May 29 2012

Reading Stokoe’s Cows

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Very accurate description of my old depressive bouts, by way of Matthew Stokoe’s novel Cows:

“On the bus to the meat grinding plant the cereal and fruit fed faces of the other passengers made him feel haggard and polluted. He wanted to reach out and touch them, to reassure himself that he belonged to an essentially similar world. But he knew he did not, and that if he tried they would telescope backwards like some effect on TV.

“He watched them instead. They were so much more real than himself, the air around them was bright with the definition of their existence. He felt himself blurring with the sunlight and the motion of the bus, as if his outline were sand or fine powder.

“There were couples, too, together on the slashed seats, and they were the most densely coloured of all. Their belonging, their completeness, pushed them out from the background of safety glass and pressed steel, up so close to Steven that he could feel the flow of love between them. These were the ones whose lives got shown on TV. They knew the secrets of the game and they played and never considered losing.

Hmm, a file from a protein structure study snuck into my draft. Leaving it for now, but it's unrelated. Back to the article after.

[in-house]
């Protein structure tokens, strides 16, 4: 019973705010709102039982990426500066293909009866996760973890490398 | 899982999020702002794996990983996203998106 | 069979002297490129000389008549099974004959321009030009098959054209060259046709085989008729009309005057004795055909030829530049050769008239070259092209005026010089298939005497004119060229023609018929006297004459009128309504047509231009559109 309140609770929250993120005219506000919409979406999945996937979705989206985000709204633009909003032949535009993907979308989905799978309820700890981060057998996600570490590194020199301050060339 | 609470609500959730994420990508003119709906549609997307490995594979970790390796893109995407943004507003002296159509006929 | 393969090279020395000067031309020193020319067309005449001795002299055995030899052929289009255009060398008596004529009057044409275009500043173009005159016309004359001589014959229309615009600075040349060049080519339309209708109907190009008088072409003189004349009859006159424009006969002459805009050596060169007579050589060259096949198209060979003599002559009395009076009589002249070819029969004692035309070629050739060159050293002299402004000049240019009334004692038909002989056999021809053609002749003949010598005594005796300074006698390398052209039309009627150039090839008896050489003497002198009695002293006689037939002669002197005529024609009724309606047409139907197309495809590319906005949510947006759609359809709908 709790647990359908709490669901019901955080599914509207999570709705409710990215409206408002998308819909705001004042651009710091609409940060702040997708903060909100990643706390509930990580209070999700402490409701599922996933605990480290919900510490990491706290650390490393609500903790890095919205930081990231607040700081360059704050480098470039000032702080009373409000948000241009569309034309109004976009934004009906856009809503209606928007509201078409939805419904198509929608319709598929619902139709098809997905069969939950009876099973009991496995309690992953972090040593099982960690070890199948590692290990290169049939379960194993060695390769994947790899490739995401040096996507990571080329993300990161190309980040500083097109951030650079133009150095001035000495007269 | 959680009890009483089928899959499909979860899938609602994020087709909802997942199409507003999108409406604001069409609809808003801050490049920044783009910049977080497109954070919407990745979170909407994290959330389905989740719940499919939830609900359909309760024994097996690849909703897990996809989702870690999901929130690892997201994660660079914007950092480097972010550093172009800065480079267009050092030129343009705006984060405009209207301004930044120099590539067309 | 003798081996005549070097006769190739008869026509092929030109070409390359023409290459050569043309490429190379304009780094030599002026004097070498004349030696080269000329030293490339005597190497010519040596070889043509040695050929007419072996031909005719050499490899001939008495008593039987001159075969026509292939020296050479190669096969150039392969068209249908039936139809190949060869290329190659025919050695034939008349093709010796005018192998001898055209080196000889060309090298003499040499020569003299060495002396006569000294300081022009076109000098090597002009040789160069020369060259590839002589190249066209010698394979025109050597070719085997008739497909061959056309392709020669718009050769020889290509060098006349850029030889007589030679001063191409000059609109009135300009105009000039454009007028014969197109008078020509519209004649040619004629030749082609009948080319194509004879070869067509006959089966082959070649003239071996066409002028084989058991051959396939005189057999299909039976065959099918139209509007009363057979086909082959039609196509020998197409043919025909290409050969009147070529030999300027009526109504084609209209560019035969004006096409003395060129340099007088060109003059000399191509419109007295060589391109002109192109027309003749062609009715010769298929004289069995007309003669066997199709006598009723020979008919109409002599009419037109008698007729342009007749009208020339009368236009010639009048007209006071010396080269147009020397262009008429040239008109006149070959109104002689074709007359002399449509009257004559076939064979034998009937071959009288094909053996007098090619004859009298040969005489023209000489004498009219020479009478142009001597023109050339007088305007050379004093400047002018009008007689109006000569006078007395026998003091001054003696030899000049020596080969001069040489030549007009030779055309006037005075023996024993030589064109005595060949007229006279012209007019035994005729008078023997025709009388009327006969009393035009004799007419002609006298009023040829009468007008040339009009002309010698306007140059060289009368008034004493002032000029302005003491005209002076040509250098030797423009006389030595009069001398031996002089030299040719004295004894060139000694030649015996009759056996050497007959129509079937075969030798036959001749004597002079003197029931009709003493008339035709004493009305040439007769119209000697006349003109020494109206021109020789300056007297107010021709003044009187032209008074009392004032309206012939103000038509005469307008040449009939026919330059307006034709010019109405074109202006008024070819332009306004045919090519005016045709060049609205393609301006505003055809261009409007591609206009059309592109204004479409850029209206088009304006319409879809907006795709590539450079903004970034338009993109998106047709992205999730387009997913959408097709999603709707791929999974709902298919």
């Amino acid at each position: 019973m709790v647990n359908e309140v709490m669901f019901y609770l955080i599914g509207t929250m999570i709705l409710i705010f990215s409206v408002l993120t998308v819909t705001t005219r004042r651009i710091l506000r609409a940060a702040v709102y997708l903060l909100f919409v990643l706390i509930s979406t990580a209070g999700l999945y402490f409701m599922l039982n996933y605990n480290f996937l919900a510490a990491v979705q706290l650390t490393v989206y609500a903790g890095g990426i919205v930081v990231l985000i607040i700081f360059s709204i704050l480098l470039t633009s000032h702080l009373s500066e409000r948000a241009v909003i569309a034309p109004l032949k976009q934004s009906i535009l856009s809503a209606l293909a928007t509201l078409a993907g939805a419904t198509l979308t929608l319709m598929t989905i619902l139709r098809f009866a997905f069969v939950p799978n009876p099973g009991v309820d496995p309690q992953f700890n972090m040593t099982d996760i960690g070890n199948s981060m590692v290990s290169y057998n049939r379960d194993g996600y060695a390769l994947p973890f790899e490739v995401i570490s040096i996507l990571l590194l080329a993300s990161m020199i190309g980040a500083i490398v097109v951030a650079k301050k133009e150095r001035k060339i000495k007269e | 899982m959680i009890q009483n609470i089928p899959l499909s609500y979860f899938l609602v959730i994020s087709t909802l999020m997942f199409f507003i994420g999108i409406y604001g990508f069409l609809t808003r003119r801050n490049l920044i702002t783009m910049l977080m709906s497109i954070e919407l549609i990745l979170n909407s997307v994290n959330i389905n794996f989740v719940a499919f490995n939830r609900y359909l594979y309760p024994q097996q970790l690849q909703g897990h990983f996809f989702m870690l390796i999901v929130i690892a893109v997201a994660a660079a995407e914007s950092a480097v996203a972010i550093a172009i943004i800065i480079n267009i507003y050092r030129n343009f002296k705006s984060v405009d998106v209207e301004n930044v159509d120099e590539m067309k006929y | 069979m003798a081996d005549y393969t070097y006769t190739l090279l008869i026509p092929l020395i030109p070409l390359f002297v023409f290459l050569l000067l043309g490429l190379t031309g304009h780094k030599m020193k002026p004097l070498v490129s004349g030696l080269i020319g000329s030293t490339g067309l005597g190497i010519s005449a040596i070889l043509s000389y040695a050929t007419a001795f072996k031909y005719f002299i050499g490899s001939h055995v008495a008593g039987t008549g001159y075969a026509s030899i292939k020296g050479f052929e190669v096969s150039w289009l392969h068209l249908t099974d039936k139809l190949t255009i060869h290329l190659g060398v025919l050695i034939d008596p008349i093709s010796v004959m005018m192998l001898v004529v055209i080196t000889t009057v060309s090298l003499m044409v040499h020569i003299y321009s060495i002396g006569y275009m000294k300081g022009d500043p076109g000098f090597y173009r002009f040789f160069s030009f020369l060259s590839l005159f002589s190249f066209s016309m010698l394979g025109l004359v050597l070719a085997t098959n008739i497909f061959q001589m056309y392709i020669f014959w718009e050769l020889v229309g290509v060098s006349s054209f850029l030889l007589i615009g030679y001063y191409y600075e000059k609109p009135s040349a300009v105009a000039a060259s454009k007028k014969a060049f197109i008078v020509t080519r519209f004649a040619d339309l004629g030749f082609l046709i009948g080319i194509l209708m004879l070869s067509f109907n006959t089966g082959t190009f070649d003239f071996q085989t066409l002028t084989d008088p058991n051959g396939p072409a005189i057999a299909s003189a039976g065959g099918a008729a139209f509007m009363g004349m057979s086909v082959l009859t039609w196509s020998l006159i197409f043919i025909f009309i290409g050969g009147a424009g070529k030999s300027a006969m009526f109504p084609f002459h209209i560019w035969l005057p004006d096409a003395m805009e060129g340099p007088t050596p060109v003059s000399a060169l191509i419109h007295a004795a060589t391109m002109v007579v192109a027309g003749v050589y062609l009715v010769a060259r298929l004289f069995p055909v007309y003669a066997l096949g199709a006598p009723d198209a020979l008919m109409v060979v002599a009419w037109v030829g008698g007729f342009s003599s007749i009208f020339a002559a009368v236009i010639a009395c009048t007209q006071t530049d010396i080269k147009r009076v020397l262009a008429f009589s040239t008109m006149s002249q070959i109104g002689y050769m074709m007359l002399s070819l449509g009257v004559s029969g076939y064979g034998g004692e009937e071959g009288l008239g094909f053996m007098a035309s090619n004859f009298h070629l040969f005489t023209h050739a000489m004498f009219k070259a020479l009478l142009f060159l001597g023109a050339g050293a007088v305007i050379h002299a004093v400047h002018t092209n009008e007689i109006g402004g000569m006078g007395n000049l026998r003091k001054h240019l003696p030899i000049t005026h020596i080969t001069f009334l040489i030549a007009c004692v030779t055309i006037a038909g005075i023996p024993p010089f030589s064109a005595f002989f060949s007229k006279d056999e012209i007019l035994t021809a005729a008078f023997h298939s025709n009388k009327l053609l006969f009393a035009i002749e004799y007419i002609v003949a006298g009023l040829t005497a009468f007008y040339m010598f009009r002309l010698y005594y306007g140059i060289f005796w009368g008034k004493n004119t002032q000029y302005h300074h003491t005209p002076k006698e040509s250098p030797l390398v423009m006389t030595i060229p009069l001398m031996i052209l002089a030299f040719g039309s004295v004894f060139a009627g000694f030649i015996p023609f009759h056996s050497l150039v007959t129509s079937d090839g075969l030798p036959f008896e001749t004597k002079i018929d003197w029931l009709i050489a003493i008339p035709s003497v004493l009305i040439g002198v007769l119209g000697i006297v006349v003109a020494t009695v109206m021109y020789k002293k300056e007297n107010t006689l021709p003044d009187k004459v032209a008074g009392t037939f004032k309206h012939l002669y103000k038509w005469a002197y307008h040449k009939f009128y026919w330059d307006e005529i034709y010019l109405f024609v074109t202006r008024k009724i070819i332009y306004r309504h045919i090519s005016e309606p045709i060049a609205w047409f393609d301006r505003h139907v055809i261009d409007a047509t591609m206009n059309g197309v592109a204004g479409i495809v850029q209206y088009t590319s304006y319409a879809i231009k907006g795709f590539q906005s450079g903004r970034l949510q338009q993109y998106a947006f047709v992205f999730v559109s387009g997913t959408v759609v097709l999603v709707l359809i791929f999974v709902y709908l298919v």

“They were gods from some golden other world. They had arms, legs, their faces moulded to their emotions as his did, they even aged. But they were beyond him. The air they breathed was not his air and the light that fell on them came from a warmer source than his sun. He longed to imitate them, to share in the mass normality that rolled in cathode waves across the dead nights of his loneliness.”

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